Fact:

Piecing out the impact of your corporate fitness center as a standalone element and then determining reliable and accurate ROI from that single piece of your overall strategy is, well, about as likely as spotting a unicorn.

You may be thinking to yourself, “But wait…I just saw an article on ROI for corporate fitness and that said 3:1 or 5:1 or 7:1 returns were possible. What’s with the unicorns and the impossibility of calculating ROI for corporate fitness?” It’s true that there is a continuous stream of articles about wellness ROI, and I suspect that there are business development teams for corporate wellness vendors who are armed to the gills with literature that “proves” why their service/product generates the best ROI for said client.

You see, there’s a lot of posturing in the corporate wellness market. The industry boasts some very powerful vendors--some of whom have the money and smarts to do the work required in order to generate reliable and accurate ROI. The industry also has a lot of other vendors who don’t have those tools, but who are still competing against those who do. Of this second group, there are two types: the vendor who reports ROI that is neither reliable nor accurate (unicorn anyone?), and the vendor who doesn’t report ROI.

Honestly, it’s time for employers to stop beating the ROI drum. (And I’m not the only one who thinks so. Read this article, or this one, or this one.)

ROI is hard to capture because corporate wellness is complex. There are a lot of moving parts, and to date, the industry has not been able to come together on metrics that are consistent. While this is true for most of the agreed-upon elements of a corporate wellness strategy, let’s just pull out corporate fitness to get a sense of the level of complexity we’re dealing with overall.

There are a variety of data points that can be captured for corporate fitness programs:

Membership:

Any vendor worth its salt will have some kind of prescreening process in place that, once completed, will allow the employee to join the fitness center. (Don’t just take my word for it; check out the standards provided by the American College of Sports Medicine in its Health/Fitness Facility Standards and Guidelines text.) Some vendors skip this process and everyone is instantly a member because they are employees. So the organization with this process instantly reports higher membership (100%!) than the vendor who requires a responsible process be completed prior to gaining membership.

Fitness assessments:

Field tests to assess the fitness level of a participant are highly variable and the chosen tests can sway the results depending on the population. It’s the nature of a field test; they aren’t as accurate as in the lab.

Visit data:

By now, software to track utilization is widely available at fairly minimal cost. However, if the business isn’t willing to pay for the software, fitness staff are left to track visit data with a manual tally. In either case, software or sign-in sheets, there are issues that can result in significant errors in data collection. Even if we forgive those errors or find a way to account for them, vendors count visit groups differently. “Frequent visitors” might be represented by members with at least one visit per month for vendor A, but vendor B may determine that at least one visit per week is required to achieve “frequent visitor” status.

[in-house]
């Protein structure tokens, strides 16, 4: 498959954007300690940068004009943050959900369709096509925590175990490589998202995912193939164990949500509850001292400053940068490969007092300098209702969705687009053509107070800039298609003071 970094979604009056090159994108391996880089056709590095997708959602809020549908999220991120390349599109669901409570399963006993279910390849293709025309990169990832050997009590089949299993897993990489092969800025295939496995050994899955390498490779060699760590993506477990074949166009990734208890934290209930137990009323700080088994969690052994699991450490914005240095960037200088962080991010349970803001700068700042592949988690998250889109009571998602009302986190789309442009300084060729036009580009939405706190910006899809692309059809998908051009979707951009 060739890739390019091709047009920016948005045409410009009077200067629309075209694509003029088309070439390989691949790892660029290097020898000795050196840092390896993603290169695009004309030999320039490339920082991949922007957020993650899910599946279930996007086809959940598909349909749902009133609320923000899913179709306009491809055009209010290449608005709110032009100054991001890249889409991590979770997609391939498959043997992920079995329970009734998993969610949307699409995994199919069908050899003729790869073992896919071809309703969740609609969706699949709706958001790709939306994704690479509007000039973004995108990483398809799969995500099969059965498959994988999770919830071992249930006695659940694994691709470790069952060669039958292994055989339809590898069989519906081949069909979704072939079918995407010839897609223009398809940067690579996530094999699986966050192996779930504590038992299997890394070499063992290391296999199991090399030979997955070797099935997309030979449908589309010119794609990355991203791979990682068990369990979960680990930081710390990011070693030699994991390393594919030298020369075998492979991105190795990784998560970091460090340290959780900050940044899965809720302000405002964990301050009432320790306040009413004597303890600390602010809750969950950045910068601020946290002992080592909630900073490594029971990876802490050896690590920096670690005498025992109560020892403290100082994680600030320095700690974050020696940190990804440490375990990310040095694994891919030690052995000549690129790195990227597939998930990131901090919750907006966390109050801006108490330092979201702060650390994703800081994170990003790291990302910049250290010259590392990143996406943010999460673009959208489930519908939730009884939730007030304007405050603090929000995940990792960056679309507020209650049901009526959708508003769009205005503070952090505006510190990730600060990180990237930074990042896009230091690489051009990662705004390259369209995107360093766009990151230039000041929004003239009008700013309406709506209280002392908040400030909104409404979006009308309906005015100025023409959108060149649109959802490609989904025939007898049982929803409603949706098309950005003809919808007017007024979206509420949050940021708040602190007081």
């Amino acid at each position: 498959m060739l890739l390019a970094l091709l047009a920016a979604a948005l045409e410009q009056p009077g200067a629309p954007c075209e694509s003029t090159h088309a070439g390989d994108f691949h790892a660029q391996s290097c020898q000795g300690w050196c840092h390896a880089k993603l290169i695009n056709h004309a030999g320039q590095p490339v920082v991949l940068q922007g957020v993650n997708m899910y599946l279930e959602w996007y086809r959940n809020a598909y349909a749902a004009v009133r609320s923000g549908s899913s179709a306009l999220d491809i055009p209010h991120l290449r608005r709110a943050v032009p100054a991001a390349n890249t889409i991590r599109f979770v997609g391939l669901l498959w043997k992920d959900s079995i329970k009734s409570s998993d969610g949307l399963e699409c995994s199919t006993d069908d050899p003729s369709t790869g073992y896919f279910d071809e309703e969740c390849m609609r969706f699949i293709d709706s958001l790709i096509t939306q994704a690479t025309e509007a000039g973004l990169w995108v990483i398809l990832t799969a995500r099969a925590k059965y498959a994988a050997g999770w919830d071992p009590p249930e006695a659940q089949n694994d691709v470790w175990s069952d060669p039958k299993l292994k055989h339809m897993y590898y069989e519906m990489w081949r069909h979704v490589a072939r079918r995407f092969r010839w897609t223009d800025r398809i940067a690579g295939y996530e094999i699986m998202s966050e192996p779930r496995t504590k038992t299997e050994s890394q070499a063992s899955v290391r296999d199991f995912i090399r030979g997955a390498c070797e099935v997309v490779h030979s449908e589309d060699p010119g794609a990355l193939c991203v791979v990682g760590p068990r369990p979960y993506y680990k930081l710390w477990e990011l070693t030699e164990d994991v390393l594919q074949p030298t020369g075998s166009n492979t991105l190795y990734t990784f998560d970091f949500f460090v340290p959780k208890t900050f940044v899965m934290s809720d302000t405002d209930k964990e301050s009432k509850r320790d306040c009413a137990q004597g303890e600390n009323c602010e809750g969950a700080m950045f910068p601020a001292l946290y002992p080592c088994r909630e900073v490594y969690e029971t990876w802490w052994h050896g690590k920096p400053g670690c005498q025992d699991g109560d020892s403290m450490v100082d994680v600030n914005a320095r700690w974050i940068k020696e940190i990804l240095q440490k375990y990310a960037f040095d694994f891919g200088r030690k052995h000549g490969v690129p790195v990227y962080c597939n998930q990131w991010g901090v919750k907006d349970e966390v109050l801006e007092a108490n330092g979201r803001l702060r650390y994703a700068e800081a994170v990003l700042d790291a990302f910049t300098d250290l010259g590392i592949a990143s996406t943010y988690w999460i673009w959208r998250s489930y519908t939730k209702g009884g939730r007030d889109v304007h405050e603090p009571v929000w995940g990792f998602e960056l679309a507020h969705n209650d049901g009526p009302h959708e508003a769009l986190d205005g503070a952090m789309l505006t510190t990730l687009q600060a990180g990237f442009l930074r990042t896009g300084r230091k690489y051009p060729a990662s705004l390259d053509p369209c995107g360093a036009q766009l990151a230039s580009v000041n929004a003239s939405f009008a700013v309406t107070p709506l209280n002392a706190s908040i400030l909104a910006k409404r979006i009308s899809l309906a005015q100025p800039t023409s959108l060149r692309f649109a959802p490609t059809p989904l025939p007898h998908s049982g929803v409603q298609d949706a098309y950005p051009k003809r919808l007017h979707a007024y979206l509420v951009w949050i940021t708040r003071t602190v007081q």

Mixing those variables quickly creates a lot of inconsistency from one program to the next, making it exceptionally hard to compare apples to apples. Then you have other related data to consider—like gym membership subsidy and how to count employee-users of that benefit against or with your corporate fitness center users. Similarly, how do you capture the value, health benefits, and cost of employees who never step foot in the corporate fitness center but maintain their own exercise regimen at home?

So if your CFO isn’t going to sniff out ROI on your corporate wellness strategy or any of the individual elements like your worksite fitness center, what should you be looking to for data and outcomes you can believe? Rest assured, I’m not suggesting we revert back to all fluff and feel-good for employee wellness. As an alternative to traditional ROI, consider shifting your thinking toward value. To find out more about what I mean, check a two-part blog I wrote about a year ago where I outlined some ways to think about value from your corporate fitness center. You can read part one here and part two here.

If you're looking for how to build the very best corporate fitness center you can for your employees, consider our short webinar series:  The Guide to Successful Corporate Fitness Centers.

Guide to Successful Corporate Fitness Centers
Topics: corporate fitness corporate fitness centers corporate fitness managment ROI data collection corporate fitness centers; return on investement data

NIFS Fitness Management: Fitness Tricks and Treats

Fitness Tricks and Treats

Curious how many steps you need to take to burn off that Halloween candy?

Check out this Halloween Treat Calorie Counter

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Topics: corporate fitness nifs fitness management NIFS corporate fitness managment health and wellness